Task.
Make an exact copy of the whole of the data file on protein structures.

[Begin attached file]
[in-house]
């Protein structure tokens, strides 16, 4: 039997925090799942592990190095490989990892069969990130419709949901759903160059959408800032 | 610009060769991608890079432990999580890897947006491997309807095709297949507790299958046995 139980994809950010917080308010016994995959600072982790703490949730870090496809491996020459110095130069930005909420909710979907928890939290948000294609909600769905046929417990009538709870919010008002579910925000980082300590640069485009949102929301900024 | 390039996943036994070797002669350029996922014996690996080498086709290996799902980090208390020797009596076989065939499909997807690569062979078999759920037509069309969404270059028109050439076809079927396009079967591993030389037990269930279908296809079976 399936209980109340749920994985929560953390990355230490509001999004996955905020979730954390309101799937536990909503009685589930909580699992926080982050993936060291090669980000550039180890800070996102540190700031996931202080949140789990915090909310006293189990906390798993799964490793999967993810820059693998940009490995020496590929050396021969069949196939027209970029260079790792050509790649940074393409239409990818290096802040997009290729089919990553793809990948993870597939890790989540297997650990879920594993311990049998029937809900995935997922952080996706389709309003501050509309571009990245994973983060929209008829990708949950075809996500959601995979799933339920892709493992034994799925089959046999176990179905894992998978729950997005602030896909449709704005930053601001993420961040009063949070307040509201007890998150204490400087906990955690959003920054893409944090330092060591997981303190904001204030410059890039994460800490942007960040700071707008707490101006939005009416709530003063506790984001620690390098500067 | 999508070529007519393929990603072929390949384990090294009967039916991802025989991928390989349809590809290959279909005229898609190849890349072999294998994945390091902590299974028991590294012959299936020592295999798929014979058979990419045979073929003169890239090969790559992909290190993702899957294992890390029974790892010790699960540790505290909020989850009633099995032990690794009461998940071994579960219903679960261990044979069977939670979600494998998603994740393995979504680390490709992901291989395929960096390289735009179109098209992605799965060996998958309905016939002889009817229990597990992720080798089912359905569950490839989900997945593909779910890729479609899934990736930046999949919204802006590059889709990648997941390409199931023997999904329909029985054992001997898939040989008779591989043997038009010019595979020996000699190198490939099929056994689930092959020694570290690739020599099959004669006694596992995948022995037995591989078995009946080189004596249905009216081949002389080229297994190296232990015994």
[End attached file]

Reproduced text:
[in-house]
């Protein structure tokens, strides 16, 4: 039997925090799942592990190095490989990892069969990130419709949901759903160059959408800032 | 610009060769991608890079432990999580890897947006491997309807095709297949507790299958046995 139980994809950010917080308010016994995959600072982790703490949730870090496809491996020459110095130069930005909420909710979907928890939290948000294609909600769905046929417990009538709870919010008002579910925000980082300590640069485009949102929301900024 | 390039996943036994070797002669350029996922014996690996080498086709290996799902980090208390020797009596076989065939499909997807690569062979078999759920037509069309969404270059028109050439076809079927396009079967591993030389037990269930279908296809079976 399936209980109340749920994985929560953390990355230490509001999004996955905020979730954390309101799937536990909503009685589930909580699992926080982050993936060291090669980000550039180890800070996102540190700031996931202080949140789990915090909310006293189990906390798993799964490793999967993810820059693998940009490995020496590929050396021969069949196939027209970029260079790792050509790649940074393409239409990818290096802040997009290729089919990553793809990948993870597939890790989540297997650990879920594993311990049998029937809900995935997922952080996706389709309003501050509309571009990245994973983060929209008829990708949950075809996500959601995979799933339920892709493992034994799925089959046999176990179905894992998978729950997005602030896909449709704005930053601001993420961040009063949070307040509201007890998150204490400087906990955690959003920054893409944090330092060591997981303190904001204030410059890039994460800490942007960040700071707008707490101006939005009416709530003063506790984001620690390098500067 | 999508070529007519393929990603072929390949384990090294009967039916991802025989991928390989349809590809290959279909005229898609190849890349072999294998994945390091902590299974028991590294012959299936020592295999798929014979058979990419045979073929003169890239090969790559992909290190993702899957294992890390029974790892010790699960540790505290909020989850009633099995032990690794009461998940071994579960219903679960261990044979069977939670979600494998998603994740393995979504680390490709992901291989395929960096390289735009179109098209992605799965060996998958309905016939002889009817229990597990992720080798089912359905569950490839989900997945593909779910890729479609899934990736930046999949919204802006590059889709990648997941390409199931023997999904329909029985054992001997898939040989008779591989043997038009010019595979020996000699190198490939099929056994689930092959020694570290690739020599099959004669006694596992995948022995037995591989078995009946080189004596249905009216081949002389080229297994190296232990015994």